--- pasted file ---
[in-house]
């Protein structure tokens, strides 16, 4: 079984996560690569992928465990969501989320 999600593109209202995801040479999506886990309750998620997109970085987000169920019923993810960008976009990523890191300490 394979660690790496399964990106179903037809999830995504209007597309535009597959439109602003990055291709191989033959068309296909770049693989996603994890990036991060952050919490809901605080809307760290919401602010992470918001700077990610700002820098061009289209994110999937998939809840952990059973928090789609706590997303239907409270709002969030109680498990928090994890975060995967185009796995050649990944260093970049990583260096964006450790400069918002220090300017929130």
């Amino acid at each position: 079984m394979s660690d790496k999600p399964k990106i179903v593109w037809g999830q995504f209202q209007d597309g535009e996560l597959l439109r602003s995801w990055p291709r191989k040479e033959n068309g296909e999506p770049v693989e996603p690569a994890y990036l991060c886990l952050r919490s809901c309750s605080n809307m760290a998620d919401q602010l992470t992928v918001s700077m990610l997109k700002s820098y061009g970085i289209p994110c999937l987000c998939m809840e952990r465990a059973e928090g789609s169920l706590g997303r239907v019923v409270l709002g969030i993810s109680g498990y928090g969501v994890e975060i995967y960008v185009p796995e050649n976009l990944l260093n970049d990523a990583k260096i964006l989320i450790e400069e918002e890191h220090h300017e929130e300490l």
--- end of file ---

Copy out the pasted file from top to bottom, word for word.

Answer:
[in-house]
């Protein structure tokens, strides 16, 4: 079984996560690569992928465990969501989320 999600593109209202995801040479999506886990309750998620997109970085987000169920019923993810960008976009990523890191300490 394979660690790496399964990106179903037809999830995504209007597309535009597959439109602003990055291709191989033959068309296909770049693989996603994890990036991060952050919490809901605080809307760290919401602010992470918001700077990610700002820098061009289209994110999937998939809840952990059973928090789609706590997303239907409270709002969030109680498990928090994890975060995967185009796995050649990944260093970049990583260096964006450790400069918002220090300017929130």
């Amino acid at each position: 079984m394979s660690d790496k999600p399964k990106i179903v593109w037809g999830q995504f209202q209007d597309g535009e996560l597959l439109r602003s995801w990055p291709r191989k040479e033959n068309g296909e999506p770049v693989e996603p690569a994890y990036l991060c886990l952050r919490s809901c309750s605080n809307m760290a998620d919401q602010l992470t992928v918001s700077m990610l997109k700002s820098y061009g970085i289209p994110c999937l987000c998939m809840e952990r465990a059973e928090g789609s169920l706590g997303r239907v019923v409270l709002g969030i993810s109680g498990y928090g969501v994890e975060i995967y960008v185009p796995e050649n976009l990944l260093n970049d990523a990583k260096i964006l989320i450790e400069e918002e890191h220090h300017e929130e300490l």